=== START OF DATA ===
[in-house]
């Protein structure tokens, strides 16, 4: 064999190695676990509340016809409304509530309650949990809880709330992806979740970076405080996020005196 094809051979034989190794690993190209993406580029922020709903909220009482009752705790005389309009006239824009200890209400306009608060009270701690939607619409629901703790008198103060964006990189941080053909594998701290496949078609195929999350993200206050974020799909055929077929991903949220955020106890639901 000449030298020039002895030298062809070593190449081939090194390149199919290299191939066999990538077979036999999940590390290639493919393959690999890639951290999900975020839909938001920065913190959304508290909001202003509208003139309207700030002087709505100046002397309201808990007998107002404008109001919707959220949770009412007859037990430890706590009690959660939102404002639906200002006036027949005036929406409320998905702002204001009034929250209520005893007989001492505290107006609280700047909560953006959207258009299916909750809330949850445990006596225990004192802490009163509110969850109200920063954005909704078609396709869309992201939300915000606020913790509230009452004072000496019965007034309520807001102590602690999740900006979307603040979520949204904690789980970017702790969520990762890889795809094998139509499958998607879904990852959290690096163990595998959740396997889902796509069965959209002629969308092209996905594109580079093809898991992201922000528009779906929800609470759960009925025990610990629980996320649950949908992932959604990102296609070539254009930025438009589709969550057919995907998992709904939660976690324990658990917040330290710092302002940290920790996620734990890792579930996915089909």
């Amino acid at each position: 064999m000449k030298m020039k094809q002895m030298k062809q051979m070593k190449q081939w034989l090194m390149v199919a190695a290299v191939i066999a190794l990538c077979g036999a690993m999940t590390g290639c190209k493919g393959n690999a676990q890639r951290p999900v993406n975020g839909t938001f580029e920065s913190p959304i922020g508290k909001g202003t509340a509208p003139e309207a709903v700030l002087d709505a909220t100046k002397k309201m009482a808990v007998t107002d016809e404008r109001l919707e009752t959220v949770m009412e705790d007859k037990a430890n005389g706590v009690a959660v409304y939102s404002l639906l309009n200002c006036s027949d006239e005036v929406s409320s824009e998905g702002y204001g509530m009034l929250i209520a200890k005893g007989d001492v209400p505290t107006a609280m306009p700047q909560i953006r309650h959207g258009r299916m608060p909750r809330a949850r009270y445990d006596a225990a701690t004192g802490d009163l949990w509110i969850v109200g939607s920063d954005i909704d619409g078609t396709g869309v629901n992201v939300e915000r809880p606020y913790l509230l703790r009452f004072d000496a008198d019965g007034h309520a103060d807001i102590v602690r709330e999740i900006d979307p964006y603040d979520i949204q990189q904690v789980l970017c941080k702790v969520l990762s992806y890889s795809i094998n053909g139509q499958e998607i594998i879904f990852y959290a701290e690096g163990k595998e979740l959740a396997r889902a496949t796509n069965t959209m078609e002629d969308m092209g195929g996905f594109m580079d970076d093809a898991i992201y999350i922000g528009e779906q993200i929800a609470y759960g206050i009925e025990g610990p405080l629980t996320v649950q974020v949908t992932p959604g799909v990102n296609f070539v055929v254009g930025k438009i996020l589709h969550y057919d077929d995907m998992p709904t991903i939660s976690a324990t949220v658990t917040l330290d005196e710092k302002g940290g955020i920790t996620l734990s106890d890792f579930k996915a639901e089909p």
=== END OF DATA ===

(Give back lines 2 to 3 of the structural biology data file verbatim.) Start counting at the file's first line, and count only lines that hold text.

């Protein structure tokens, strides 16, 4: 064999190695676990509340016809409304509530309650949990809880709330992806979740970076405080996020005196 094809051979034989190794690993190209993406580029922020709903909220009482009752705790005389309009006239824009200890209400306009608060009270701690939607619409629901703790008198103060964006990189941080053909594998701290496949078609195929999350993200206050974020799909055929077929991903949220955020106890639901 000449030298020039002895030298062809070593190449081939090194390149199919290299191939066999990538077979036999999940590390290639493919393959690999890639951290999900975020839909938001920065913190959304508290909001202003509208003139309207700030002087709505100046002397309201808990007998107002404008109001919707959220949770009412007859037990430890706590009690959660939102404002639906200002006036027949005036929406409320998905702002204001009034929250209520005893007989001492505290107006609280700047909560953006959207258009299916909750809330949850445990006596225990004192802490009163509110969850109200920063954005909704078609396709869309992201939300915000606020913790509230009452004072000496019965007034309520807001102590602690999740900006979307603040979520949204904690789980970017702790969520990762890889795809094998139509499958998607879904990852959290690096163990595998959740396997889902796509069965959209002629969308092209996905594109580079093809898991992201922000528009779906929800609470759960009925025990610990629980996320649950949908992932959604990102296609070539254009930025438009589709969550057919995907998992709904939660976690324990658990917040330290710092302002940290920790996620734990890792579930996915089909």
């Amino acid at each position: 064999m000449k030298m020039k094809q002895m030298k062809q051979m070593k190449q081939w034989l090194m390149v199919a190695a290299v191939i066999a190794l990538c077979g036999a690993m999940t590390g290639c190209k493919g393959n690999a676990q890639r951290p999900v993406n975020g839909t938001f580029e920065s913190p959304i922020g508290k909001g202003t509340a509208p003139e309207a709903v700030l002087d709505a909220t100046k002397k309201m009482a808990v007998t107002d016809e404008r109001l919707e009752t959220v949770m009412e705790d007859k037990a430890n005389g706590v009690a959660v409304y939102s404002l639906l309009n200002c006036s027949d006239e005036v929406s409320s824009e998905g702002y204001g509530m009034l929250i209520a200890k005893g007989d001492v209400p505290t107006a609280m306009p700047q909560i953006r309650h959207g258009r299916m608060p909750r809330a949850r009270y445990d006596a225990a701690t004192g802490d009163l949990w509110i969850v109200g939607s920063d954005i909704d619409g078609t396709g869309v629901n992201v939300e915000r809880p606020y913790l509230l703790r009452f004072d000496a008198d019965g007034h309520a103060d807001i102590v602690r709330e999740i900006d979307p964006y603040d979520i949204q990189q904690v789980l970017c941080k702790v969520l990762s992806y890889s795809i094998n053909g139509q499958e998607i594998i879904f990852y959290a701290e690096g163990k595998e979740l959740a396997r889902a496949t796509n069965t959209m078609e002629d969308m092209g195929g996905f594109m580079d970076d093809a898991i992201y999350i922000g528009e779906q993200i929800a609470y759960g206050i009925e025990g610990p405080l629980t996320v649950q974020v949908t992932p959604g799909v990102n296609f070539v055929v254009g930025k438009i996020l589709h969550y057919d077929d995907m998992p709904t991903i939660s976690a324990t949220v658990t917040l330290d005196e710092k302002g940290g955020i920790t996620l734990s106890d890792f579930k996915a639901e089909p």